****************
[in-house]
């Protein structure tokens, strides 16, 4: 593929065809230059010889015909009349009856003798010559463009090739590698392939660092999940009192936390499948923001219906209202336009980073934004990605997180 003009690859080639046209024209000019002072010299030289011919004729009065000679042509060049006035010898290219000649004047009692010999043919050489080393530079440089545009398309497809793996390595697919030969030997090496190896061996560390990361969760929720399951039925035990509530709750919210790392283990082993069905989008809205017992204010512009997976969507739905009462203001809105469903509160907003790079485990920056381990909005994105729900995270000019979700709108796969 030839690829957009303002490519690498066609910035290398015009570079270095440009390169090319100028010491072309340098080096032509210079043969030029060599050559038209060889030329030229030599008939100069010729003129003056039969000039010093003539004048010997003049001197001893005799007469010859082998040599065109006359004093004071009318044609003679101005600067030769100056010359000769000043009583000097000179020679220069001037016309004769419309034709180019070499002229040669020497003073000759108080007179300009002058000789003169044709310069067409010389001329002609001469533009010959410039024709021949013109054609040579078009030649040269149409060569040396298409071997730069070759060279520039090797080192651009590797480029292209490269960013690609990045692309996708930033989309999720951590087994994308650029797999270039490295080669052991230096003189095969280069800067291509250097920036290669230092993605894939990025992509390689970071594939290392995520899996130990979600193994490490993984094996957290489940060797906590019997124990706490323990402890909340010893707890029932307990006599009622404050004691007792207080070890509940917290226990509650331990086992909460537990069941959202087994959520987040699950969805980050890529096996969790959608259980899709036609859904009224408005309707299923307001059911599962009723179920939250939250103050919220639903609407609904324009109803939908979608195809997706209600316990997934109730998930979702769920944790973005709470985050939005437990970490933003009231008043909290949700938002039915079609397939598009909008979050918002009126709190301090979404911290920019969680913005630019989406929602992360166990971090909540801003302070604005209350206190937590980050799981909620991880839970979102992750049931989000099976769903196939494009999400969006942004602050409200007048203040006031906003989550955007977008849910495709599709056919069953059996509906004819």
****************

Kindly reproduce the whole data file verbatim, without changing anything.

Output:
[in-house]
């Protein structure tokens, strides 16, 4: 593929065809230059010889015909009349009856003798010559463009090739590698392939660092999940009192936390499948923001219906209202336009980073934004990605997180 003009690859080639046209024209000019002072010299030289011919004729009065000679042509060049006035010898290219000649004047009692010999043919050489080393530079440089545009398309497809793996390595697919030969030997090496190896061996560390990361969760929720399951039925035990509530709750919210790392283990082993069905989008809205017992204010512009997976969507739905009462203001809105469903509160907003790079485990920056381990909005994105729900995270000019979700709108796969 030839690829957009303002490519690498066609910035290398015009570079270095440009390169090319100028010491072309340098080096032509210079043969030029060599050559038209060889030329030229030599008939100069010729003129003056039969000039010093003539004048010997003049001197001893005799007469010859082998040599065109006359004093004071009318044609003679101005600067030769100056010359000769000043009583000097000179020679220069001037016309004769419309034709180019070499002229040669020497003073000759108080007179300009002058000789003169044709310069067409010389001329002609001469533009010959410039024709021949013109054609040579078009030649040269149409060569040396298409071997730069070759060279520039090797080192651009590797480029292209490269960013690609990045692309996708930033989309999720951590087994994308650029797999270039490295080669052991230096003189095969280069800067291509250097920036290669230092993605894939990025992509390689970071594939290392995520899996130990979600193994490490993984094996957290489940060797906590019997124990706490323990402890909340010893707890029932307990006599009622404050004691007792207080070890509940917290226990509650331990086992909460537990069941959202087994959520987040699950969805980050890529096996969790959608259980899709036609859904009224408005309707299923307001059911599962009723179920939250939250103050919220639903609407609904324009109803939908979608195809997706209600316990997934109730998930979702769920944790973005709470985050939005437990970490933003009231008043909290949700938002039915079609397939598009909008979050918002009126709190301090979404911290920019969680913005630019989406929602992360166990971090909540801003302070604005209350206190937590980050799981909620991880839970979102992750049931989000099976769903196939494009999400969006942004602050409200007048203040006031906003989550955007977008849910495709599709056919069953059996509906004819």